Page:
Camp preparation is a good time to pay attention to the messages you send your child about the difference between privacy and secrecy. Private means we choose who to share something with; secrecy means no one knows. There should be no secrets between parents and children regarding their bodies; families develop their own values about privacy. Children from families with more stringent norms about privacy may need additional preparation for changing time. If you have been avoiding this issue now is the time to talk to your child!

Who’s in charge?

The locker room is one of the worst places to be bullied or teased — a child is particularly vulnerable. Having trained, mature staff manage the experience is crucial.

Parents should know who supervises changing time. Young camp staff can still be struggling through their own adolescent issues and may not be the most sensitive human beings. It may be impossible to have a developmental psychologist in every summer program, but it is a great idea for  a camp provide a training session for all its staff.

What can you do?

Prepare your child with a preventative discussion; this is a good topic to slip into a conversation about summer camp. “Are you looking forward to swimming? The changing room can be interesting; kids your age can look pretty different from each other.”

Don’t forget the ultra-practical — make sure the swimsuit is simple. Locker rooms are no place for fancy decorations that could get tangled or fasteners beyond a child’s reach. If the child just HAS to have something really fancy, practice getting in and out of the suit with your child.

Check in with your child once the program is in progress. Try mixing a personal thought with a question, for example, “How’s the locker room experience going? I remember everyone giggling so hard we could hardly get our suits on,” or “I remember being teased because I had (or didn’t have) hair (pubic hair, leg hair) before other kids did.”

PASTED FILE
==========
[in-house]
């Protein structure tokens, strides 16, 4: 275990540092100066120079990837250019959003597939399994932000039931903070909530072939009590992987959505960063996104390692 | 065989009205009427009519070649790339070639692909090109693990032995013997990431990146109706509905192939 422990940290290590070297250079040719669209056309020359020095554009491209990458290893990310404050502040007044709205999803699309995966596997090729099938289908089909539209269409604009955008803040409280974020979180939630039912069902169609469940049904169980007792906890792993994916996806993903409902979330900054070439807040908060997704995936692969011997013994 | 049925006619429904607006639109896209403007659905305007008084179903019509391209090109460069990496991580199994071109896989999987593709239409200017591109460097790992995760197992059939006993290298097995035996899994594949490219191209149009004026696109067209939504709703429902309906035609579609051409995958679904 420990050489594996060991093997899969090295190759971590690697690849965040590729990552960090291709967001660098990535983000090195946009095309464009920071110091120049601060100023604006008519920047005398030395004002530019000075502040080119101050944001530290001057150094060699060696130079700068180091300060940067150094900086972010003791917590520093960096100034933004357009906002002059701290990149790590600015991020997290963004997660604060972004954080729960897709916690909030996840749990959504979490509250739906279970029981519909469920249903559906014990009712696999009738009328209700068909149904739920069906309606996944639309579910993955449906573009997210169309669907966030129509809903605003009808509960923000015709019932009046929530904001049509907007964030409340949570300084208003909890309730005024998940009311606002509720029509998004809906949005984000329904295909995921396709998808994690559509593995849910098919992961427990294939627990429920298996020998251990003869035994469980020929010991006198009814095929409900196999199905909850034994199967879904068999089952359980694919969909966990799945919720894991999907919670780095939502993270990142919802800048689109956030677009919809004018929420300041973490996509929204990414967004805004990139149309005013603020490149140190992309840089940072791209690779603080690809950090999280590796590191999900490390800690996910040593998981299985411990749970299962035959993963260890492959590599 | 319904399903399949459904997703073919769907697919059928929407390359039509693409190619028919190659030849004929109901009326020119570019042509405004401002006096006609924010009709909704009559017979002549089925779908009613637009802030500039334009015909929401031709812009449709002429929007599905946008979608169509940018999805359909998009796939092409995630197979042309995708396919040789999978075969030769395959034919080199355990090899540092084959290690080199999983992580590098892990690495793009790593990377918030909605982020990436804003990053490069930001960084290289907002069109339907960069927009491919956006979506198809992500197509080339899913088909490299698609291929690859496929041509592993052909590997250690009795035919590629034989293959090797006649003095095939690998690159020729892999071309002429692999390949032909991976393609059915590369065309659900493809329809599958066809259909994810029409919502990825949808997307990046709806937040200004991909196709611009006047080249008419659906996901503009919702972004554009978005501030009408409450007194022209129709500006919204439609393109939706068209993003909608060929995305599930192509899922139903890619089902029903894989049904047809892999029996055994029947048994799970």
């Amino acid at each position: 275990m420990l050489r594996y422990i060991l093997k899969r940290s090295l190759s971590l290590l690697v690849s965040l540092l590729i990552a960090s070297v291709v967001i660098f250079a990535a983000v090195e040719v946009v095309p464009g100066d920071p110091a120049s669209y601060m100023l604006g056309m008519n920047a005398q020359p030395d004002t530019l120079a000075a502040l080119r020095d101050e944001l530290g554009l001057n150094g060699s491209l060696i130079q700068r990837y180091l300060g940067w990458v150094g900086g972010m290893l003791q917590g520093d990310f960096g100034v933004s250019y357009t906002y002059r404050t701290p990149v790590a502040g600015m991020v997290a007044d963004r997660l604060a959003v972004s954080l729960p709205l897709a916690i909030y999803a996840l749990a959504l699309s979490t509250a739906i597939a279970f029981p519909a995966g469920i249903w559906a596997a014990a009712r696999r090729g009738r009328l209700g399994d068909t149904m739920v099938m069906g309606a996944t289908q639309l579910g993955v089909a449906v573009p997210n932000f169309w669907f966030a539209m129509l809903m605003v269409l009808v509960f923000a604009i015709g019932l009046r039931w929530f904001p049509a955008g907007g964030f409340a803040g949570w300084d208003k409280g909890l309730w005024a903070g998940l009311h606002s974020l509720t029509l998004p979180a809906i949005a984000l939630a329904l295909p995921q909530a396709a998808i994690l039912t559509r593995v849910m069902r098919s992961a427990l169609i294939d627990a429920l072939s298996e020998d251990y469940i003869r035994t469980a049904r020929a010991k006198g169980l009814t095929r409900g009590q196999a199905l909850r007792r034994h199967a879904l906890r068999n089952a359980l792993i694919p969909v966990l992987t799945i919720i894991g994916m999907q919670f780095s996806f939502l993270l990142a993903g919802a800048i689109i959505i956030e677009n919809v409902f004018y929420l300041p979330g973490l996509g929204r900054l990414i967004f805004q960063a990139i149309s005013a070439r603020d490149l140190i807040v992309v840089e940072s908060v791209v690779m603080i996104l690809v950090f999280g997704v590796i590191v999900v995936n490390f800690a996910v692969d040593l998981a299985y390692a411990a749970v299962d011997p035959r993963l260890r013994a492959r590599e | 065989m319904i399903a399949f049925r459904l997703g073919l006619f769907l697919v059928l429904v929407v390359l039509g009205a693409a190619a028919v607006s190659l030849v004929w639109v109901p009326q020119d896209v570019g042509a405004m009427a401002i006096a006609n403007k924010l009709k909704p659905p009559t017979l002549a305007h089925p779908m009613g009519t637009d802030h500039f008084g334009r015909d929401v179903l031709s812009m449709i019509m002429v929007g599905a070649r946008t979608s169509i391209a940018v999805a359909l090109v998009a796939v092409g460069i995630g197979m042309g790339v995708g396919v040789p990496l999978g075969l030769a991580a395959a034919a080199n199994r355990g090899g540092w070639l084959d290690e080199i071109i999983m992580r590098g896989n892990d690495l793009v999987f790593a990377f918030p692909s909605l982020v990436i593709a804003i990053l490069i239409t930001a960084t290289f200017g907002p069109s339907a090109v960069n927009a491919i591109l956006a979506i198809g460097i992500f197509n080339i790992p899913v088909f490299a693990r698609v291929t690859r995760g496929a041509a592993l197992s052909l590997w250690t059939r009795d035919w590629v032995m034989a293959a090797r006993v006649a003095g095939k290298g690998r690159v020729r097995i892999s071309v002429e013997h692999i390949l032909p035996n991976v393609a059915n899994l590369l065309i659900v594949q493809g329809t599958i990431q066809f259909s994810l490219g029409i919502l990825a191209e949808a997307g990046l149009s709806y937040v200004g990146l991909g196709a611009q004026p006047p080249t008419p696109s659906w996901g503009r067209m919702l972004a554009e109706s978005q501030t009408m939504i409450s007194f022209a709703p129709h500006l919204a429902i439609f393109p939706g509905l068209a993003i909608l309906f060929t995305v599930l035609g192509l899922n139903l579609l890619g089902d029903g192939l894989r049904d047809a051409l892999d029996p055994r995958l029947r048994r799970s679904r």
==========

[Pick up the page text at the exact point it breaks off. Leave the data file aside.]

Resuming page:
Getting ready for summer camp provides great opportunities to discuss privacy, secrecy, puberty, peer pressure and other issues where parents want to transmit their values to children. Take advantage of it! You’ll get closer to your kids and help keep them safe and healthy!

 

Janet Rosenzweig MS, PhD, MPA is the author of the Sex-Wise Parent  (Skyhorse, 2012)  and  a thirty year veteran of child welfare and youth serving programs.  She is committed to bringing the best possible  information to parents  to help them raise safe, healthy, happy kids.

 

Include a plan to become a sex-wise parent in your schedule for the next school year

As many of us are enjoying our summer schedule or looking forward to our vacation, some folks are deeply into their plans for the 2012-2013 school year.  After the horror of the Summer of Sandusky it’s my hope that  program planners for schools, congregations and social and civic organizations throughout this country will take a good hard look at what they are doing to help keep kids and families sexually safe and healthy.   I want to help.  I have developed workshops for parents and professionals based on my experience in sex abuse treatment and prevention and the research I completed to write The Sex-Wise Parent.    I took the semester off from teaching to help reach families and communities everywhere.  Download this flyer and send it to the people planning programs in your community!  I’m ready  when you are!